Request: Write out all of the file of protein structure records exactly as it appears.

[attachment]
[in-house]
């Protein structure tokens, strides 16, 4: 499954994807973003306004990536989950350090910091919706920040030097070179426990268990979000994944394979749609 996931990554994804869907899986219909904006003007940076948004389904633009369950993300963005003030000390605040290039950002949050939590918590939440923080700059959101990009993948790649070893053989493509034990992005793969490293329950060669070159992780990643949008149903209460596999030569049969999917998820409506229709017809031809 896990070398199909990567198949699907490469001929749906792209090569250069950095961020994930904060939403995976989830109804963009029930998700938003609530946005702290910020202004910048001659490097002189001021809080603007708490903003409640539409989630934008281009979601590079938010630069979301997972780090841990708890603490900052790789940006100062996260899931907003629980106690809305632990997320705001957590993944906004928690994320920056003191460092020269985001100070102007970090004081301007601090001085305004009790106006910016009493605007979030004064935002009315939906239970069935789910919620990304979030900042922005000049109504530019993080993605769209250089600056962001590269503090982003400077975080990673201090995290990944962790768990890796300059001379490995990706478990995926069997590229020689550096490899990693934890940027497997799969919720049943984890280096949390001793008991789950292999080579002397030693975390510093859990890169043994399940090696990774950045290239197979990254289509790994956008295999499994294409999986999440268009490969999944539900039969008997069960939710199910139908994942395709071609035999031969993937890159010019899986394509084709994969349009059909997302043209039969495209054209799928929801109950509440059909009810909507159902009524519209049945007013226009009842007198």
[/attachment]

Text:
[in-house]
């Protein structure tokens, strides 16, 4: 499954994807973003306004990536989950350090910091919706920040030097070179426990268990979000994944394979749609 996931990554994804869907899986219909904006003007940076948004389904633009369950993300963005003030000390605040290039950002949050939590918590939440923080700059959101990009993948790649070893053989493509034990992005793969490293329950060669070159992780990643949008149903209460596999030569049969999917998820409506229709017809031809 896990070398199909990567198949699907490469001929749906792209090569250069950095961020994930904060939403995976989830109804963009029930998700938003609530946005702290910020202004910048001659490097002189001021809080603007708490903003409640539409989630934008281009979601590079938010630069979301997972780090841990708890603490900052790789940006100062996260899931907003629980106690809305632990997320705001957590993944906004928690994320920056003191460092020269985001100070102007970090004081301007601090001085305004009790106006910016009493605007979030004064935002009315939906239970069935789910919620990304979030900042922005000049109504530019993080993605769209250089600056962001590269503090982003400077975080990673201090995290990944962790768990890796300059001379490995990706478990995926069997590229020689550096490899990693934890940027497997799969919720049943984890280096949390001793008991789950292999080579002397030693975390510093859990890169043994399940090696990774950045290239197979990254289509790994956008295999499994294409999986999440268009490969999944539900039969008997069960939710199910139908994942395709071609035999031969993937890159010019899986394509084709994969349009059909997302043209039969495209054209799928929801109950509440059909009810909507159902009524519209049945007013226009009842007198």